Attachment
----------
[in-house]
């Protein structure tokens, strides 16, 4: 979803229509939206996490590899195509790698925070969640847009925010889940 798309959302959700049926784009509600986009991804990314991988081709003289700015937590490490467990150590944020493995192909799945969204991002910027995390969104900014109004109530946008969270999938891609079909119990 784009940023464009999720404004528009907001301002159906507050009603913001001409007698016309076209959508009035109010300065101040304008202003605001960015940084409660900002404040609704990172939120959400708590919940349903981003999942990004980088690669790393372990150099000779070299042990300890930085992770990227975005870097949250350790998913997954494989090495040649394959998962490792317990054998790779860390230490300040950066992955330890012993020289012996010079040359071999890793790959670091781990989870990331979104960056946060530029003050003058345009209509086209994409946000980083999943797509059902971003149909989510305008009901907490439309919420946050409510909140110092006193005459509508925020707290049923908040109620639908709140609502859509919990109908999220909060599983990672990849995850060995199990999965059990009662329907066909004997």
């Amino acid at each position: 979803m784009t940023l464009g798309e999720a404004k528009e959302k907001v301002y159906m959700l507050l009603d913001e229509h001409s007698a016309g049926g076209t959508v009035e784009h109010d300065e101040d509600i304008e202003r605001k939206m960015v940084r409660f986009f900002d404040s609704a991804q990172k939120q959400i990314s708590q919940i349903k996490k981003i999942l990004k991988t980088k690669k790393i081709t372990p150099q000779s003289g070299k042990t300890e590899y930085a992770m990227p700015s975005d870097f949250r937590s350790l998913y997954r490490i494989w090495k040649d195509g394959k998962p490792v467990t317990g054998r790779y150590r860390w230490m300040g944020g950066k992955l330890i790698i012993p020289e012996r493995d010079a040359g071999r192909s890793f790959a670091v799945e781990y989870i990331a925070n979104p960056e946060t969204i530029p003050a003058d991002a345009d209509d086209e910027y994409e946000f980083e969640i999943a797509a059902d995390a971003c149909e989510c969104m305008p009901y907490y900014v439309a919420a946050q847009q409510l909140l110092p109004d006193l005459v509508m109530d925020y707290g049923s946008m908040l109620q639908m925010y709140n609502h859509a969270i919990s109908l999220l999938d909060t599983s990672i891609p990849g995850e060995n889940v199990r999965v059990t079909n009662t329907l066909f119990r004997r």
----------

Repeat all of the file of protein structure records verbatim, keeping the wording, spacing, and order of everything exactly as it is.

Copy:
[in-house]
């Protein structure tokens, strides 16, 4: 979803229509939206996490590899195509790698925070969640847009925010889940 798309959302959700049926784009509600986009991804990314991988081709003289700015937590490490467990150590944020493995192909799945969204991002910027995390969104900014109004109530946008969270999938891609079909119990 784009940023464009999720404004528009907001301002159906507050009603913001001409007698016309076209959508009035109010300065101040304008202003605001960015940084409660900002404040609704990172939120959400708590919940349903981003999942990004980088690669790393372990150099000779070299042990300890930085992770990227975005870097949250350790998913997954494989090495040649394959998962490792317990054998790779860390230490300040950066992955330890012993020289012996010079040359071999890793790959670091781990989870990331979104960056946060530029003050003058345009209509086209994409946000980083999943797509059902971003149909989510305008009901907490439309919420946050409510909140110092006193005459509508925020707290049923908040109620639908709140609502859509919990109908999220909060599983990672990849995850060995199990999965059990009662329907066909004997």
């Amino acid at each position: 979803m784009t940023l464009g798309e999720a404004k528009e959302k907001v301002y159906m959700l507050l009603d913001e229509h001409s007698a016309g049926g076209t959508v009035e784009h109010d300065e101040d509600i304008e202003r605001k939206m960015v940084r409660f986009f900002d404040s609704a991804q990172k939120q959400i990314s708590q919940i349903k996490k981003i999942l990004k991988t980088k690669k790393i081709t372990p150099q000779s003289g070299k042990t300890e590899y930085a992770m990227p700015s975005d870097f949250r937590s350790l998913y997954r490490i494989w090495k040649d195509g394959k998962p490792v467990t317990g054998r790779y150590r860390w230490m300040g944020g950066k992955l330890i790698i012993p020289e012996r493995d010079a040359g071999r192909s890793f790959a670091v799945e781990y989870i990331a925070n979104p960056e946060t969204i530029p003050a003058d991002a345009d209509d086209e910027y994409e946000f980083e969640i999943a797509a059902d995390a971003c149909e989510c969104m305008p009901y907490y900014v439309a919420a946050q847009q409510l909140l110092p109004d006193l005459v509508m109530d925020y707290g049923s946008m908040l109620q639908m925010y709140n609502h859509a969270i919990s109908l999220l999938d909060t599983s990672i891609p990849g995850e060995n889940v199990r999965v059990t079909n009662t329907l066909f119990r004997r």